The Indefinable Nyugen E. Smith’s Explosive Artistry

[Many thanks to Veerle Poupeye (Critical.Caribbean.Art) for bringing this item to our attention.] With stunning photography, including portraits by Erica MacLean, Sophie Lucido Johnson (MFA 2017) reviews the work of Nyugen E. Smith for The School of the Art Institute of Chicago magazine. [Photo above by Raquel Peréz-Puig: Still from the performance Lest We Forget (Puerto Rico)]

To try to summarize Nyugen E. Smith’s (MFA 2016) oeuvre would be a fool’s errand. His work is too vast and too full; it spans every conceivable art form and is at once about the universal experience of being alive and the specific experience of being a first-generation American born to parents from Caribbean countries. 

“I’ve been rethinking ways that I talk about the work,” Smith said of his own artistic practice. When we spoke, he was in Washington, DC, finalizing work for the cumulative performance for the CulturalDC Capital Artist Residency, of which he is the second-ever recipient. As he polishes off three months of work that ranged from writing to mixed-media work on paper to found objects to sculpture to performance, Smith thinks it might be time for him to change his elevator pitch. 

He used to tell people he was an interdisciplinary artist who primarily made mixed-media works, focusing on the impact of colonialism in the African diaspora. But in some ways, these days that description feels too broad; in other ways, it’s too narrow. 

“That broad umbrella gives me room to play. And within this play, I’m able to learn new histories by researching and investigating, and continuing to make this work,” Smith said. And that makes sense: so much of Smith’s work is deeply grounded in histories that have been stifled or erased. His way of carefully investigating these histories through language, materials, and construction has made his work definitive and singularly about the experience of African descendants. At the same time, its core is the human experience.

Smith’s father is from Haiti and his mother is from Trinidad and Tobago, where he spent his formative years. As a child in Trinidad, Smith absorbed cultural care around processes and materials in craftsmanship. Smith’s grandfather built cabinets, his uncle taught him how to draw, and his whole family built and maintained a large hand-crafted chicken coop. His childhood home was filled with handmade art, objects, carvings, and reliefs, imbuing Smith with a sense of understanding of where things come from.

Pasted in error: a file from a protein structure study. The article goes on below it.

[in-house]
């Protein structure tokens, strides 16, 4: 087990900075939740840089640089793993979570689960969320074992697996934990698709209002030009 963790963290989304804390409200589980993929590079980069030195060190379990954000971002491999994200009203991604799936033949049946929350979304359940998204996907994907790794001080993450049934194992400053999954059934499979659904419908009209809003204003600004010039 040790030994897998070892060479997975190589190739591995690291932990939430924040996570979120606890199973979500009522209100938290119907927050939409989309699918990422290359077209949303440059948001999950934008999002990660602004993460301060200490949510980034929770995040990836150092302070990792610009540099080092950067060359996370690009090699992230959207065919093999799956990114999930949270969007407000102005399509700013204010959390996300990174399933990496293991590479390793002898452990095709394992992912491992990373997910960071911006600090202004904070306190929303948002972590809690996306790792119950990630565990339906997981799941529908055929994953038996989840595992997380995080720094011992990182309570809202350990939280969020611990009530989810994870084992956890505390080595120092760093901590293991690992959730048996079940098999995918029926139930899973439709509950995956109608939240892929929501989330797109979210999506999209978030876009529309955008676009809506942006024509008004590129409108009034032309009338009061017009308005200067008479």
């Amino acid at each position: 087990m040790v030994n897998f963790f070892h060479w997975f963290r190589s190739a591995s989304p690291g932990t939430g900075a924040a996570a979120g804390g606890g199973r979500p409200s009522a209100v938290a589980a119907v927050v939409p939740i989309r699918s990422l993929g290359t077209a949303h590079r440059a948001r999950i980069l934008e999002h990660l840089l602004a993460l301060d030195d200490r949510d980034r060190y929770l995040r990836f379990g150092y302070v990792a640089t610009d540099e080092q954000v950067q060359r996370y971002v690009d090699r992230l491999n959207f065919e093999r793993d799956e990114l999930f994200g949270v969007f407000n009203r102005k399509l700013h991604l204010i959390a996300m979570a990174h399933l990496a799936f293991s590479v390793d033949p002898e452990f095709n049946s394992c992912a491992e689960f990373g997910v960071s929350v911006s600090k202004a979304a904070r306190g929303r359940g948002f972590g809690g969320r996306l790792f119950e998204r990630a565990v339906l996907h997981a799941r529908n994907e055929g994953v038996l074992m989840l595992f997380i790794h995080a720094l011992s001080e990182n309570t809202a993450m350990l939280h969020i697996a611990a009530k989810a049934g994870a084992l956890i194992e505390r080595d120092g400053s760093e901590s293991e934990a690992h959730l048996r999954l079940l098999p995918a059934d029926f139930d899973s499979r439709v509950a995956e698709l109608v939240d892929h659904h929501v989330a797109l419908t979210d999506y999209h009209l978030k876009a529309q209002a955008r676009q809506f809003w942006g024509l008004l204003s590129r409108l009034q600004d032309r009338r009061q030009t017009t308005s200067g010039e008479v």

“When you know the person who made something, you’re not just seeing it as an object, but it had a personality and a history that you could trace. It wasn’t something that came from a faceless store or a factory,” Smith said. 

When he was eight, Smith moved to live with his mother in Jersey City. In the US, Smith’s mother took him and his brother to see African dance performances, art exhibitions, museums, studios, and Kwanzaa festivals. She made clear to her sons the importance of both the arts and their Caribbean heritage. [. . .]

[. . .] Today, Smith has worked in every conceivable material and style. His Bundle Houses led to a series of pieces called Spirit Carriers—found object constructions that were presented suspended from the ceiling. He designed and created flags to signify real independence and Black/Caribbean claims for reparations, which culminated in a performance in Martinique. He worked in two-dimensional collage, huge porcelain installations, multimedia drawing, photography, language, music, video, theory, and on and on and on. He even created (or maybe, rather, distilled) a language related to Haitian Creole, which will be developed into a musical notation system. Smith’s work exemplifies the word “boundless.”

But the purpose that Smith sensed when he initially conceptualized his Bundle Houses is still clear: if anything, it’s stronger than ever. He is bringing an intentional artistic voice and awareness to the trauma, resilience, spirit, violence, and memory of both ancestral and living people in the Black African diaspora. Smith’s work refuses to look away from what is painful: he insists on holding both the beauty and the violence; the destruction and the survival; the inhumane and the human.

For the full article and an amazing array of photos, see

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